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Wednesday, November 22, 2017

Amcv News

AMCV Elects Davison As VP - Finance

American Classic Voyages (AMCV), has appointed Nicholas J. Davison vice president, finance. Davison, who previously served as financial and operations officer with Cunard Line for more than 14 years, will be responsible for the corporate finance departments in both New Orleans and Hawaii, as well as the financial operations of all AMCV cruise vessels.

AMCV's Sales Division Is Poised For Growth

In response to the quadrupling of its planned passenger berth capacity between 2000 and 2004, American Classic Voyages (AMCV), has reorganized its sales division. According to Roderick K. McLeod, the company's president and COO, Thomas E. Blaikie was named vice president of sales for all of the company's brands. A 30-year veteran of the travel industry, Blaikie joined AMCV in 1996. He joins Rolf P. Logan, the company's new director of field sales, as well as two regional managers, Anthony J. Galatro and Mark W. Costa, both of whom will oversee 14 business development field managers each. In addition, Marty T. Metiva was promoted to director of national and international sales following more than 15 years in sales with AMCV's Delta Queen brand.

America's Cruise Line Faces Delivery Delays, Job Cuts

As part of a comprehensive cost reduction program, American Classic Voyages (AMCV) announced in June that it would eliminate 70 full-time positions form its shore-based staff of 470 full-time personnel. The cuts are also attributed to the fact that the company, which previously held offices in Chicago, Ill. and New Orleans, La., decided to combine its subsidiaries under one main location in Sunrise, Fla. "Although this was a difficult decision, we need to be leaner and more efficient to ensure continued success, AMCV CEO Phil Calian said. Calian was quick to point out that aggressive sales and marketing efforts have driven demand for AMCV's Hawaii cruises of more than 2…

United States Lines -- Flying High Again

As far back to the early 1900's when the transatlantic crossing ruled the day, the motto of the cruise ship industry was to provide passengers with a vacation that was both relaxing and hospitable. For the most part, the majority of these passengers were of American descent — boarding vessels registered in foreign countries and were serviced by non-American crewmembers. Such is the case now as the major playing cruise companies adhere to these customs. All that changed though, this past March when, American Classic Voyages, headed by CEO, Philip C. Calian, broke ground in the cruise shipping industry with its decision to build and operate two U.S.-flag cruise vessels as part of its newly-established United States Lines. It has often been said that you never forget your roots.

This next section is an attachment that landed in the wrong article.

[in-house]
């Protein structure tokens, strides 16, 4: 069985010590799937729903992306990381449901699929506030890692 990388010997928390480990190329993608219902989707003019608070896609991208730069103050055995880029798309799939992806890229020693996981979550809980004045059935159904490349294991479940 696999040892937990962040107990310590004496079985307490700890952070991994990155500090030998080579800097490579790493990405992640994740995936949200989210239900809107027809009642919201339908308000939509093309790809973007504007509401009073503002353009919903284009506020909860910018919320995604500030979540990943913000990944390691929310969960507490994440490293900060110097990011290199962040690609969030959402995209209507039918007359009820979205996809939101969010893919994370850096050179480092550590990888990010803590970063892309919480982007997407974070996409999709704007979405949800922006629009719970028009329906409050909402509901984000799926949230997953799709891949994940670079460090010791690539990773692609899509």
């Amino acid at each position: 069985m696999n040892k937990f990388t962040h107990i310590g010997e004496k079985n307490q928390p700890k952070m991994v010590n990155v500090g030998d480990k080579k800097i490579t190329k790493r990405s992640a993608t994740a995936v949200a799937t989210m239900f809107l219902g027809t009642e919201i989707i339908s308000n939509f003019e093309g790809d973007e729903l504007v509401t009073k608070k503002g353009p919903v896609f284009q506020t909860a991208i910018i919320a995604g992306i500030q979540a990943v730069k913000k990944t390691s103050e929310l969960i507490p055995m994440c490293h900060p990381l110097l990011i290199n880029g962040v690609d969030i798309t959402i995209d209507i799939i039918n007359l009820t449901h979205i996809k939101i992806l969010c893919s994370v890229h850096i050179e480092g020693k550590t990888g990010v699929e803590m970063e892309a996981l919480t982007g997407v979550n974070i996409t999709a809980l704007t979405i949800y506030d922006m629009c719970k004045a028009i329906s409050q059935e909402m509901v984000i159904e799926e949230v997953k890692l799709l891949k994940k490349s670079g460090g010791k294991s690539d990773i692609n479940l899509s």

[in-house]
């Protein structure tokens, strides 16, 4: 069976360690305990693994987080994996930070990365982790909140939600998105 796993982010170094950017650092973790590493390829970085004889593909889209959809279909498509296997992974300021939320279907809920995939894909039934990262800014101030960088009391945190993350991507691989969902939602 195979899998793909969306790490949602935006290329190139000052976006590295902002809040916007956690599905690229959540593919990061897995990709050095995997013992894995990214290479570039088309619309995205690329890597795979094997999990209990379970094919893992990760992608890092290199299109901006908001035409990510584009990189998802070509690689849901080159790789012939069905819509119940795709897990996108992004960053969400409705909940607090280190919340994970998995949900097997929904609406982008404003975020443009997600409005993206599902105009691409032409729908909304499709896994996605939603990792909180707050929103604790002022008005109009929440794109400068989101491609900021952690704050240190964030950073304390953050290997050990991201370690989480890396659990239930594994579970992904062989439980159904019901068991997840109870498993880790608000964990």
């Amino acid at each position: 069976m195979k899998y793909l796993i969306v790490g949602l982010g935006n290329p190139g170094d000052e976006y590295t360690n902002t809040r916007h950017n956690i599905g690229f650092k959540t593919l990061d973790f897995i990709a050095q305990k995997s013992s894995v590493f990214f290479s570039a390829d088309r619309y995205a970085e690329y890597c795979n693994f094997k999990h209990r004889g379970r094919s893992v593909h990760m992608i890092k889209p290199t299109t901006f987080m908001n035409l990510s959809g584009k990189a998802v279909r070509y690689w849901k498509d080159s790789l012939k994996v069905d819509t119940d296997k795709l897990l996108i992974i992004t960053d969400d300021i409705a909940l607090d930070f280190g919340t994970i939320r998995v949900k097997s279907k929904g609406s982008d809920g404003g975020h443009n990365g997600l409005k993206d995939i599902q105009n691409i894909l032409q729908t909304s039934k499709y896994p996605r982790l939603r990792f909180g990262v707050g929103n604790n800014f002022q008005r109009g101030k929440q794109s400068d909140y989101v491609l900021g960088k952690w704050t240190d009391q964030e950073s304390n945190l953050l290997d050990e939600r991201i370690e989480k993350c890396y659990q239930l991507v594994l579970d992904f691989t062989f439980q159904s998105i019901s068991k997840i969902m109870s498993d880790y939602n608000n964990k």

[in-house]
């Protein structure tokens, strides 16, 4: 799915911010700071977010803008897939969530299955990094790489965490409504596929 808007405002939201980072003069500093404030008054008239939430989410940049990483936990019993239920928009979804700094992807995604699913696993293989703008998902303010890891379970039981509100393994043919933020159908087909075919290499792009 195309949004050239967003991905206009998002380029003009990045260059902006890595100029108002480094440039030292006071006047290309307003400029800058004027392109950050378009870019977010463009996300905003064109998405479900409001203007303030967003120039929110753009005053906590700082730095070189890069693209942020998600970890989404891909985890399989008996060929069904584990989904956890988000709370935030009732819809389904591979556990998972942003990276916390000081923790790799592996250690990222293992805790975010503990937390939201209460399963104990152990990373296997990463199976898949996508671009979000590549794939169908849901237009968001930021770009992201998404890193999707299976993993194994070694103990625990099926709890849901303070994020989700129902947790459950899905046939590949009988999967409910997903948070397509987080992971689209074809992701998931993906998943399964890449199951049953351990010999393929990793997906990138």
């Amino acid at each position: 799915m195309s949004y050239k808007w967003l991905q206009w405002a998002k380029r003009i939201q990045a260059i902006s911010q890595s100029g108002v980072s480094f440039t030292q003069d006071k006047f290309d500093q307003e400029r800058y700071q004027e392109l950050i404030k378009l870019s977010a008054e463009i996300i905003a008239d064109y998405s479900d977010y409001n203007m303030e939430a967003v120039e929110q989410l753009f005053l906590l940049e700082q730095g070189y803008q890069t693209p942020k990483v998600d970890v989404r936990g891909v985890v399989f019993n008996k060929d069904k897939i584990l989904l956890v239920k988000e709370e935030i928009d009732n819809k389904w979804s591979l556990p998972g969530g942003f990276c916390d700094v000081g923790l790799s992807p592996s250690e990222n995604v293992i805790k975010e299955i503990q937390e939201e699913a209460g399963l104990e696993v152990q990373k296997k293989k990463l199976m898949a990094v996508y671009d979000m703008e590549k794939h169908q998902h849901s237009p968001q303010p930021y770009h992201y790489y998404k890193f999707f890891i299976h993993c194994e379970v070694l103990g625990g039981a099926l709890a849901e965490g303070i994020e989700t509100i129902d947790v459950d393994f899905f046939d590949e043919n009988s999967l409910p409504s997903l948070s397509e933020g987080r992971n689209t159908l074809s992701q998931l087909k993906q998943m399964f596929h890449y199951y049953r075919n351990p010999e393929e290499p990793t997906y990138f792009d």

Chapter 11 + Title XI + September 11 = Bad News for the Marine Industry

The recent confluence of three events, all strangely relating to the number 11, is presenting the U.S. shipbuilding industry with challenges greater than seen in many decades. American Classic Voyages (AMCV), owned by Chicago billionaire Sam Zell, is the nation's largest provider of Inland River and Hawaiian Island overnight cruises. In mid October, the company declared Chapter 11 bankruptcy and that action has led the Maritime Administration (MARAD) to cancel its Title XI loan guarantee on the $1 billion construction program. Called Project America, the program would have built two 1,900-passenger cruise vessels for the Hawaiian Islands tourist market. With the financing guarantee cancelled, the shipyard has permanently stopped working on the two cruise vessels.

Pacific Coast To Supply For AMCV

Pacific Coast Maritime has been selected by Litton Ingalls Shipbuilding to provide the exterior doors and windows for the United States Lines cruise vessels currently under construction for parent company American Classic Voyages (AMCV). The contract calls for the supply of more than 1,200 doors for the private verandas and 600 windows, both of which will be of the heavy-duty clamp-in type.

Carnival Corp. Charters Former AMCV Ship To Louis Cruises

The latest in the saga surrounding the remaining vessels of the American Classic Voyages' (AMCV's) fleet involves the vessel, which was formerly known as M/S Patriot. Carnival Corp.'s Holland America Line brand has entered into a long- term agreement to charter the cruise ship, which was also once known as m/s Nieuw Amsterdam, to Cypress-based Louis Cruises, which will subcharter the vessel to Thomson Holidays in the U.K. The vessel will be marketed as the Thomson Spirit. Holland America sold the vessel to U.S. Lines, a subsidiary of AMCV in 2000, which operated the ship in Hawaii under the name Patriot, however, it was reclaimed by Holland America in foreclosure proceedings earlier this year. The charter became effective yesterday.

AMCV Secures Financing For Delta Queen Coastal Vessels

American Classic Voyages (AMCV) has issued $76.4 million of bonds guaranteed by the Maritime Administration of the U.S. Department of Transportation (MarAd). The financing will be utilized for the construction of two coastal cruise vessels that will be built at Atlantic Marine, Jacksonville, Fla., for Delta Queen Coastal Voyages - a subsidiary of AMCV. MarAd's guarantee is made possible under the authority of Title XI of the Merchant Marine Act, 1936 - it represents approximately 87.5 percent of the total anticipated cost of the two coastal vessels - which includes shipyard and design costs, vessel furniture and fixtures, and interest during construction and guarantee fees. The vessels covered under the funding are known as Cape May Light and Cape Cod Light.

AMCV Secures Financing For Delta Queen Coastal Vessels